Cuckoos are renowned for their brood parasitism – the behaviour of laying their eggs in other bird species’ nests. Our popular culture is replete with tales about how the musical Asian Koel befuddles even the extremely clever crows to make them incubate its eggs and bring up the young ones. Many cultures across the world share similar tales about their native cuckoos species.
However, some cuckoos build their own nests and bring up their young. Two genera are found around Karnataka – Coucals (Centropus sp.) and Malkohas (Phaenicophaeus sp.).
Coucals – Greater and Lesser
The booming coop coop coop coming from the undergrowth in the morning is hard to miss, especially if one leaves the bustling city for the countryside or the wilderness. Occasionally, the caller pops out – a black-coloured bird, about the size of a crow, with a long tail and bright chestnut wings. This is a Greater Coucal (Centropus sinensis).
Widespread across most of South Asia and South-east Asia, a variety of subspecies (often treated as full species) of the Greater Coucal have been described. The race parroti found in Karnataka is often referred to as a full species – the Southern Coucal – and is found across most of peninsular India.
The Lesser Coucal (Centropus bengalensis) has a much smaller distribution compared to the Greater Coucal. It is found across South-east Asia, extending into North-east India and the Terai regions. There is also a population that is patchily distributed in the Western Ghats.
In breeding plumage, they resemble the Greater Coucal. Smaller in size, they have a shorter beak, whitish tail tip and dark-brown iris (compared to the bright red iris in the Greater Coucal) They also have a distinct non-breeding plumage, with an overall brownish streaked colouration. They are usually found singly or in pairs in marshy or grassy areas at forest edges.
Coucals prefer the understorey and are often found on the ground or close to it. They usually prey on small animals – rodents, lizards, snakes, insects, frogs, molluscs, even bats. They browse through the foliage methodically, picking up prey that comes along. They are not strong fliers and are often seen making short ungainly flights to disappear into the understorey.
The nest has been described as “a large untidy globular structure like a Rugby football”, “of twigs and leaves, or mainly leaves of elephant grass or bamboo, with a lateral entrance; sometimes a deep cup with the dome formed by intertwining the surrounding living foliage and creeper stems. Placed within a thick bush or bamboo clump or among the branches of a thorny tree, at moderate heights, usually well concealed amongst tangled vines.”, according to Salim Ali and Ripley. 3-4 chalky-white eggs are typically laid.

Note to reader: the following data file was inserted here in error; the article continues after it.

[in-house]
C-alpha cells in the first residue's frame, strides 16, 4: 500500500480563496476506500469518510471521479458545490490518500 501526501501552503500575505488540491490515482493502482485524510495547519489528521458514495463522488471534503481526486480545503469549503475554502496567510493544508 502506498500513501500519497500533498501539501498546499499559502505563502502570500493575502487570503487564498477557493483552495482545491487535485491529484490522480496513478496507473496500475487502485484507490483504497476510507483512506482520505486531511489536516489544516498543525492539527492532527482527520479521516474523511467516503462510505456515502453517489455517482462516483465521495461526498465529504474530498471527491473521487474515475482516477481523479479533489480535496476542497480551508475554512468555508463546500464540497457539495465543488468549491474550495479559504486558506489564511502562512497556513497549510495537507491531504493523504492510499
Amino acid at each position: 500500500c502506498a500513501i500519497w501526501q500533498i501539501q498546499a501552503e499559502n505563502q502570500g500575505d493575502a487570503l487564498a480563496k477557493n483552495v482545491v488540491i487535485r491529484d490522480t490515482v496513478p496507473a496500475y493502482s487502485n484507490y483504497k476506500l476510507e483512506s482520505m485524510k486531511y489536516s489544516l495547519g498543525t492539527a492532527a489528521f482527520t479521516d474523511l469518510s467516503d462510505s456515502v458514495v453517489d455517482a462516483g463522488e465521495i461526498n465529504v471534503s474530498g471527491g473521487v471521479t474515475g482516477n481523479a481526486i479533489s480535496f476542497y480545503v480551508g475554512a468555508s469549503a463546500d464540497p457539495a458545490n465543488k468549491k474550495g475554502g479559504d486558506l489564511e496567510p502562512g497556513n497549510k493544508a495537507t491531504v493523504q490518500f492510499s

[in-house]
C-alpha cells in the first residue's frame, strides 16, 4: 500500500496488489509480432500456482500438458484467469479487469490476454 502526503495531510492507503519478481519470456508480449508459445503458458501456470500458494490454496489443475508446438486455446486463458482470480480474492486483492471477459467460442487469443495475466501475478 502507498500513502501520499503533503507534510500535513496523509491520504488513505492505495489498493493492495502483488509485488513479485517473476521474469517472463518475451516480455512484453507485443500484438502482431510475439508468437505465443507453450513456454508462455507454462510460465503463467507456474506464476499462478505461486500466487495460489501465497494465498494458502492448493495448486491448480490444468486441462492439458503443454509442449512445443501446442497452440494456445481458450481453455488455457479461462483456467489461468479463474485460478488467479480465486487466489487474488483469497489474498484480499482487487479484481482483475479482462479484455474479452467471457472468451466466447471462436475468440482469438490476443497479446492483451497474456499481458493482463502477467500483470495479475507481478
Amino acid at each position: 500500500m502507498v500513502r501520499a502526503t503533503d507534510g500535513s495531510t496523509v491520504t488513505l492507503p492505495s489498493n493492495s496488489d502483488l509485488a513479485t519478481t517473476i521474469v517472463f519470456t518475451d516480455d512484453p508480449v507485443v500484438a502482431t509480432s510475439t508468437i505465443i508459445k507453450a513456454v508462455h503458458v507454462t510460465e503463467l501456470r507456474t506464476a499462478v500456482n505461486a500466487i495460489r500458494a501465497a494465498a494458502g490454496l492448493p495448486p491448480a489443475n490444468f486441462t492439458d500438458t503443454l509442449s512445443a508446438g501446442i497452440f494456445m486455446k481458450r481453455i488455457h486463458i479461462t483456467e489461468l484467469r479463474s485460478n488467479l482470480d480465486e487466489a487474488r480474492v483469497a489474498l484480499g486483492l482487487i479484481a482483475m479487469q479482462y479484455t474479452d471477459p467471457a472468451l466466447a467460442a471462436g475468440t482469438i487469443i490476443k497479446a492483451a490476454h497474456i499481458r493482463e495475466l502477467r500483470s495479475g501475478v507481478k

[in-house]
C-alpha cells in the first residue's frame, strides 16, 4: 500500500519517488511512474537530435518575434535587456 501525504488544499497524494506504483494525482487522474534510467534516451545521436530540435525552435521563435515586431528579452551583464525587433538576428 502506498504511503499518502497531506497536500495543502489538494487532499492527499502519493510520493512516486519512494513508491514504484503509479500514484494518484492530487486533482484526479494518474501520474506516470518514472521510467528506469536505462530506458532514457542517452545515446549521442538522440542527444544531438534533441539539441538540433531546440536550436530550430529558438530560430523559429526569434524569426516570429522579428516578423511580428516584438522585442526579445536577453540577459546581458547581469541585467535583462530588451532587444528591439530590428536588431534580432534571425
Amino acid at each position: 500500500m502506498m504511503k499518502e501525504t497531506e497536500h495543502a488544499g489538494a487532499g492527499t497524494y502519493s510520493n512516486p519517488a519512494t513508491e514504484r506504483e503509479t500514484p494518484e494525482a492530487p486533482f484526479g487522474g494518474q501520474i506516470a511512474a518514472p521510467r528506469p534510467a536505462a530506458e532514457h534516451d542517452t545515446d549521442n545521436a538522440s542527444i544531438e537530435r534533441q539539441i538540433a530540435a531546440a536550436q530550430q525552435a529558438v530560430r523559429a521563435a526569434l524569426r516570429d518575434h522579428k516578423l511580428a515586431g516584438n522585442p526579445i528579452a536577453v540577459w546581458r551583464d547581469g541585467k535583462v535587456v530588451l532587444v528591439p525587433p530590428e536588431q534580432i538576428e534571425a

They also narrate an interesting folklore. “There is a curious folk-belief common to such far-flung parts of the country as Saurashtra and South Kanara (possibly more general) that the crow-pheasant’s nest is lined with some particularly valuable (and magical!) kind of ‘grass’ known in Kanara as sinjivini kiddi (‘life-giving herb’) – which can be separated from the rest of the material by throwing it into a stream, whereupon the former will flow against the current!”
Malkohas –Blue-faced and Sirkeer
Malkoha – Sinhala for flower-cuckoo (mal-koha). These large cuckoos are an Asian genus, with 2 species found in Karnataka – Blue-faced Malkoha (Phaenicophaeus viridirostris) and Sirkeer Malkoha (Phaenicophaeus leschenaultii).
The Blue-faced Malkoha is endemic to Southern India and Sri Lanka. The first thing that strikes one about the bird is the bright blue “eye-ring”, a characteristic that gives the bird its common name. The bright-green bill gives the bird its Latin name (viridirostris) as well as the earlier common name – Small Green-billed Malkoha.
Unlike the rest of the birds in this article, this bird spends most of its time in trees where it is often seen negotiating the branches with the ease of a squirrel while it seeks out its prey.
Sirkeer Malkoha is resident across the Indian subcontinent, where it inhabits rocky habitats and thorny scrub. Overall light-brown in colour, its striking red and yellow bill stands out immediately.
Its hunting behaviour is not very different from a Greater Coucal, as it stalks along the ground or hops from branch to branch scanning the tree for food. When threatened, the bird prefers to run on the ground rather than fly away. As it runs with its head ducked and tail parallel to the ground, the first impression it gives is that of a mongoose scuttling away.
Like the coucals, Malkohas have a weak flight and, when disturbed, prefer to disappear into the undergrowth (Blue-faced) or among the rocks (Sirkeer). In flight, their long graduated white-tipped tails make for easy identification of the birds.
Both Malkohas build nests that look like “an untidy saucer of twigs lined with green leaves, roughly wedged into the fork of a ‘cactus’ (Euphorbia) or branching shrub…Not deliberately concealed, but easily overlooked.”, according to Salim Ali and Dillon Ripley. The Sirkeer Malkoha’s nest is normally 2-3 metres from the ground, while the Blue-faced Malkoha nests around 1-2 metres from the ground. 2 eggs, sometimes 3, are laid and they are chalky-white in colour.
Watch out for Greater Coucals and Blue-faced Malkohas in most JLR resorts. Lesser Coucal has been reported from Bhadra. Sirkeer Malkohas are often seen at Daroji Wildlife Sanctuary and along the Cauvery River (Bheemeshwari and Galibore).